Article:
Fingerprints were in use since the time of Babylonians. these people knew that now two individuals had similar fingerprints. Its use decreased considerably once people learnt to sign their names.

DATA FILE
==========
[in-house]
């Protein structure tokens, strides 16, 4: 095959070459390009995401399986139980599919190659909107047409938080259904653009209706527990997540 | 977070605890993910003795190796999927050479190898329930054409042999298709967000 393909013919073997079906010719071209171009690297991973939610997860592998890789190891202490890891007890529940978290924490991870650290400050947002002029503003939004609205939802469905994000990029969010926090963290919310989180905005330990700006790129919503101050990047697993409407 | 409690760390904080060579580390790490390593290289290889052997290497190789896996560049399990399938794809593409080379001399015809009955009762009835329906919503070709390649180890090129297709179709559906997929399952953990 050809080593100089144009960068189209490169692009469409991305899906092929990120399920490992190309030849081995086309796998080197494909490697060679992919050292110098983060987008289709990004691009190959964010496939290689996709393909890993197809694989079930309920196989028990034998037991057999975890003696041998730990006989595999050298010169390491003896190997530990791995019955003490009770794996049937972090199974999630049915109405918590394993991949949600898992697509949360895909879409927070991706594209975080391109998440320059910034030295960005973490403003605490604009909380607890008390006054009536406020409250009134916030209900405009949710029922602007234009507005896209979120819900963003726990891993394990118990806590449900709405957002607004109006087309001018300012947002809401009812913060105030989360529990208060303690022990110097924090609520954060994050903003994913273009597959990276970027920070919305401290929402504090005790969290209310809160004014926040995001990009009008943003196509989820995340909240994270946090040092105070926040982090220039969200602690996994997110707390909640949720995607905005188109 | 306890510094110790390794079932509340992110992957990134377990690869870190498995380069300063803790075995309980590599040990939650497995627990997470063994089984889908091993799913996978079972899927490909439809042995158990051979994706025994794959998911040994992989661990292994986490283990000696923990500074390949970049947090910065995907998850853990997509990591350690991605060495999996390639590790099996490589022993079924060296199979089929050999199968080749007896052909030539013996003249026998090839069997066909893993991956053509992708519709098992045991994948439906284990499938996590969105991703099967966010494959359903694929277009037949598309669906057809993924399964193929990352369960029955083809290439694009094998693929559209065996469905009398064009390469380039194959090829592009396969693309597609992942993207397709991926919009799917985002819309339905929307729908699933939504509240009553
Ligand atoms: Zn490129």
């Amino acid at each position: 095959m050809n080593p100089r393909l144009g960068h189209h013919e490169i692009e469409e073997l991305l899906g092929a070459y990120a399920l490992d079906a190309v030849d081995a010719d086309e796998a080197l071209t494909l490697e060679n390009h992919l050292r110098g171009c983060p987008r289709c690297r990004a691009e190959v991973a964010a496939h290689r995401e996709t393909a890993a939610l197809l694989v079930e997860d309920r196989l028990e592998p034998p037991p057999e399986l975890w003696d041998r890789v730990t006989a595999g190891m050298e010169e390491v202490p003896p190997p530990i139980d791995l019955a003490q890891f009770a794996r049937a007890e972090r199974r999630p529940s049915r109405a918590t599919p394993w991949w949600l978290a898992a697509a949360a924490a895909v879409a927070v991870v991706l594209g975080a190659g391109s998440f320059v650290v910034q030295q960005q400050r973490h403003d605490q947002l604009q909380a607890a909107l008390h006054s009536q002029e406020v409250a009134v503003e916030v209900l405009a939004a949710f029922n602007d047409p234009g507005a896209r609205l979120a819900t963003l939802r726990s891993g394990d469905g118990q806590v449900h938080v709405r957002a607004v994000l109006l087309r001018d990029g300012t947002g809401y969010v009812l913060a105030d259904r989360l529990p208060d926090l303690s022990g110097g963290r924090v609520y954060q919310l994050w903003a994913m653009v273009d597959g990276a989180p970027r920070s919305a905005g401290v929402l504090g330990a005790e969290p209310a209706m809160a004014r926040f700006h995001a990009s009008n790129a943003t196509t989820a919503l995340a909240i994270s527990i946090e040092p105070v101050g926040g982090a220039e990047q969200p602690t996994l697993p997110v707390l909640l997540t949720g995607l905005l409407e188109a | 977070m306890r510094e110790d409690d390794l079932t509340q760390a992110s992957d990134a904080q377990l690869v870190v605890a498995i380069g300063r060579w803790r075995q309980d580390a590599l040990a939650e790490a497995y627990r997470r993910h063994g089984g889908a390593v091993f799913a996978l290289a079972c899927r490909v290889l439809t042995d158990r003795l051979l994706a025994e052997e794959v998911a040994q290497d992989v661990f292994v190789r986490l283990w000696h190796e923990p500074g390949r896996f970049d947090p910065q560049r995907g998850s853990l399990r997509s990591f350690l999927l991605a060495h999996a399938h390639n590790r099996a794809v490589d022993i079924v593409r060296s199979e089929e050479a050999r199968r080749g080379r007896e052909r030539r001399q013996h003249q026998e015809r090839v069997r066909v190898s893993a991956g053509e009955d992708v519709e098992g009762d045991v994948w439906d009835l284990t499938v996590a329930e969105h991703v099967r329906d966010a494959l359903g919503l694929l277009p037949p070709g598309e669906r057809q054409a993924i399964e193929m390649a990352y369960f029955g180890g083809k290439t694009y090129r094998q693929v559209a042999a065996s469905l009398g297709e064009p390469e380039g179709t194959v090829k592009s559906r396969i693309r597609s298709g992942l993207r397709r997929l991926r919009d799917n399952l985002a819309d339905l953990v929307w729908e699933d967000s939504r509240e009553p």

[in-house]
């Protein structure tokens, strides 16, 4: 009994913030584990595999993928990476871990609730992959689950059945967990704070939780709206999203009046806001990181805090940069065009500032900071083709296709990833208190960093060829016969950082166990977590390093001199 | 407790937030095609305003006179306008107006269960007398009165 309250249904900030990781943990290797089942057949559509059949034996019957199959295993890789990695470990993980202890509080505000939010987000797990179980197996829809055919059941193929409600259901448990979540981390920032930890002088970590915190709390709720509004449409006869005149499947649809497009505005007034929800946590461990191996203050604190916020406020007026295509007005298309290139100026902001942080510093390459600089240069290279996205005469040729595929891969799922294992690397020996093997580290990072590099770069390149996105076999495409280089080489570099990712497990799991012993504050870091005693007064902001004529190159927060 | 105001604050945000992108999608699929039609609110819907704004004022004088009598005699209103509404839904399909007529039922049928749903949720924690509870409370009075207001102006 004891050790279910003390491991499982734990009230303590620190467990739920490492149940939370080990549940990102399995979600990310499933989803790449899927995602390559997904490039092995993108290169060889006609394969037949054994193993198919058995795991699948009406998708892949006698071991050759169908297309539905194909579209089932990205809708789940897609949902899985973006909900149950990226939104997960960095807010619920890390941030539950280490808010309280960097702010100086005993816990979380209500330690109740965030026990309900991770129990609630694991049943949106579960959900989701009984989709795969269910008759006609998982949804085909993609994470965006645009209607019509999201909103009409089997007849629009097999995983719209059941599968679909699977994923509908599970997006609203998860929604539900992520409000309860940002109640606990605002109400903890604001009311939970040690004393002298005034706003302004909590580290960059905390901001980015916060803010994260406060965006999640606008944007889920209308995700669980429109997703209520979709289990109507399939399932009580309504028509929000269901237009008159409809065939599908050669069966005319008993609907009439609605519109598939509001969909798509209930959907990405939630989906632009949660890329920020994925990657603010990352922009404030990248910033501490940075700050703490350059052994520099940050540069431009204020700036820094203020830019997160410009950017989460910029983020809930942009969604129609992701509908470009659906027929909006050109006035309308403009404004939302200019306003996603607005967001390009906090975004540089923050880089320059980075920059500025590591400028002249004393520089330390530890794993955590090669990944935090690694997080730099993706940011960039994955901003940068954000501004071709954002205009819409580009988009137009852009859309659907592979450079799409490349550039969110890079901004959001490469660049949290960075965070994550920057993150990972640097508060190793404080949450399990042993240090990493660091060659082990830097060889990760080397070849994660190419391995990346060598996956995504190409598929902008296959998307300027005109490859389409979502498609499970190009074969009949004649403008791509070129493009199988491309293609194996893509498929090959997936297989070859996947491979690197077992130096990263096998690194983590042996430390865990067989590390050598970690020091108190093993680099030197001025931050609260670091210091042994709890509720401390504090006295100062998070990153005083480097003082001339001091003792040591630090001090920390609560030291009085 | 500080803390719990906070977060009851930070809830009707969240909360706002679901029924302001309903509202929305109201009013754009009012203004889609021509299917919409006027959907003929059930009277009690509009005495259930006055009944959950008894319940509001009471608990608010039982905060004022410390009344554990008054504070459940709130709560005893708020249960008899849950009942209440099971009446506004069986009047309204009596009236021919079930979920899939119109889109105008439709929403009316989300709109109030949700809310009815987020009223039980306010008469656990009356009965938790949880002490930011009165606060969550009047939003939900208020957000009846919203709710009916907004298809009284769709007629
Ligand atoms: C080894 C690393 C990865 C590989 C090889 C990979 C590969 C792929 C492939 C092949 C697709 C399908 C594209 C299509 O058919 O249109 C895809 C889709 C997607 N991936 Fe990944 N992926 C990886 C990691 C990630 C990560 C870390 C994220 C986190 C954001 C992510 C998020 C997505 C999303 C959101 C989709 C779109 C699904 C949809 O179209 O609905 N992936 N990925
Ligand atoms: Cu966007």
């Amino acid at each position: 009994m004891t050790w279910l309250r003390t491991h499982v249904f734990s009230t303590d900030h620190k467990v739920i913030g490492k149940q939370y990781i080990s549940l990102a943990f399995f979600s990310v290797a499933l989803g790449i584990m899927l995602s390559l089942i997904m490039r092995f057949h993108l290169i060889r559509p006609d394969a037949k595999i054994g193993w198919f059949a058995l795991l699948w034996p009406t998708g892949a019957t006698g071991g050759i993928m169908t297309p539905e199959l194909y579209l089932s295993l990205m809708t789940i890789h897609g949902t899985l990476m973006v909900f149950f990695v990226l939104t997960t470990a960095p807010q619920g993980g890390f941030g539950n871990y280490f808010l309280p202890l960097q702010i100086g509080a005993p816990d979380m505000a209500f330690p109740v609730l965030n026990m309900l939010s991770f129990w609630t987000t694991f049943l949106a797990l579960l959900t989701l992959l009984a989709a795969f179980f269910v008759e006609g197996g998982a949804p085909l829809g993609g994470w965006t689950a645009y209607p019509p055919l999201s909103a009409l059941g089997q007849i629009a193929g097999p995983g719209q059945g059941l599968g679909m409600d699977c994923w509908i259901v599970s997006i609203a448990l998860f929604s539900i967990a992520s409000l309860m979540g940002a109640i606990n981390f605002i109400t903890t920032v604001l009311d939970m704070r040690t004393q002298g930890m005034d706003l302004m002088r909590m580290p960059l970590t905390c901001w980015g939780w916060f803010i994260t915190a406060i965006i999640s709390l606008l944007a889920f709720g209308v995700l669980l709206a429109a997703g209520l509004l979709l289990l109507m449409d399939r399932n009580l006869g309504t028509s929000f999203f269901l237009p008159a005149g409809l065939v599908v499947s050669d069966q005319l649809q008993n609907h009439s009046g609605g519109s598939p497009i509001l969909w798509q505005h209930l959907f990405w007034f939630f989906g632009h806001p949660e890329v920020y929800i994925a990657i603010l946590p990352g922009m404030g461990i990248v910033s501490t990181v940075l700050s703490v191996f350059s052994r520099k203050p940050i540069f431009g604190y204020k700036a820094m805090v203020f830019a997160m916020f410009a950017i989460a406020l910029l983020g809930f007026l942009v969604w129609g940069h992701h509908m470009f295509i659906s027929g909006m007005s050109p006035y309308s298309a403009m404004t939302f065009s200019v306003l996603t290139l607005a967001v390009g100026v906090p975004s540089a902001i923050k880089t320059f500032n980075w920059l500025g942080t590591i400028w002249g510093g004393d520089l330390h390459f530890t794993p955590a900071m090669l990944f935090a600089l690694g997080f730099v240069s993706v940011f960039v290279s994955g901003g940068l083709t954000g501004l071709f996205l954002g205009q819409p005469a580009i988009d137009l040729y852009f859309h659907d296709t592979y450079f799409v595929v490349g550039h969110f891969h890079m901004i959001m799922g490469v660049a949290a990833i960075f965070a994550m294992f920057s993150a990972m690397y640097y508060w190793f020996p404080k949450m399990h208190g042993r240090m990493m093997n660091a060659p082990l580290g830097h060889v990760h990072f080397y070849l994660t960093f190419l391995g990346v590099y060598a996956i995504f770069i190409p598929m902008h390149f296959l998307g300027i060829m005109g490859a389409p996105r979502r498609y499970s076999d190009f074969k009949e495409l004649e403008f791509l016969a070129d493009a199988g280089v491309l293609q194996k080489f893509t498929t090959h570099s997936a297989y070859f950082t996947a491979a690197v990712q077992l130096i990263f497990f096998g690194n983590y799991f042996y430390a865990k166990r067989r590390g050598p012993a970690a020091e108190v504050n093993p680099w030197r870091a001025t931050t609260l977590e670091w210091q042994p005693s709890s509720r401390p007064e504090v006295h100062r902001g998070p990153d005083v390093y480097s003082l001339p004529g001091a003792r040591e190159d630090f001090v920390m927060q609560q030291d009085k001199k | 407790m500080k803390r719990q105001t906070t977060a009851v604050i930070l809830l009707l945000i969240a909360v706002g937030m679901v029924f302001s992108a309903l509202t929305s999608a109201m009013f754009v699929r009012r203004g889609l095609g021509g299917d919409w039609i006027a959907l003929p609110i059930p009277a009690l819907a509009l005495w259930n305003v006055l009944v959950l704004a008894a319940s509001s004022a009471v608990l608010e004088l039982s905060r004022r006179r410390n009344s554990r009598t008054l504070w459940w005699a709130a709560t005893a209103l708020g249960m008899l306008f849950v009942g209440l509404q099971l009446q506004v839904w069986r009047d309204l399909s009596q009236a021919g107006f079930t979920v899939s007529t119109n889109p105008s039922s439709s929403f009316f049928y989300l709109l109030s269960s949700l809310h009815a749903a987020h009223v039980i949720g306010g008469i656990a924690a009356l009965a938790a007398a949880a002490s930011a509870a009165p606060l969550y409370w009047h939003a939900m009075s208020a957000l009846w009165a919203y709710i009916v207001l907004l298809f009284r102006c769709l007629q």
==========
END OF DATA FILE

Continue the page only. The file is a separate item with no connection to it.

The Czech Jan Evangelista Purkinje, noticed, while studying sweat glands, that the pattern of grooves and ridges are not the same in any two individuals. These sweat glands open out into the depressions of the grooves. This was so convincingly proved, that fingerprints were used in science, too. Dactyloscopy or taking of fingerprints in ink, was first used by a police officer in Argentina. Slowly dactylscopy came to be used widely, especially in judicial identification departments, throughout the world. The different fingerprints may be of three basic patterns the loop, the whorl and the arc. The frequency of these patterns vary according to origin. About 10-16 percent of the population of Pygmies and Brushmen of Africa, have arcs; whorls were present in 43 percent of Orientals and 16 percent of Occidentals. Around 52-76 percent of the populations in Europe and Africa and the Ainus of Japan have loops. The divisions of the population according to there frequencies somewhat correspond to the divisions made according to blood groups.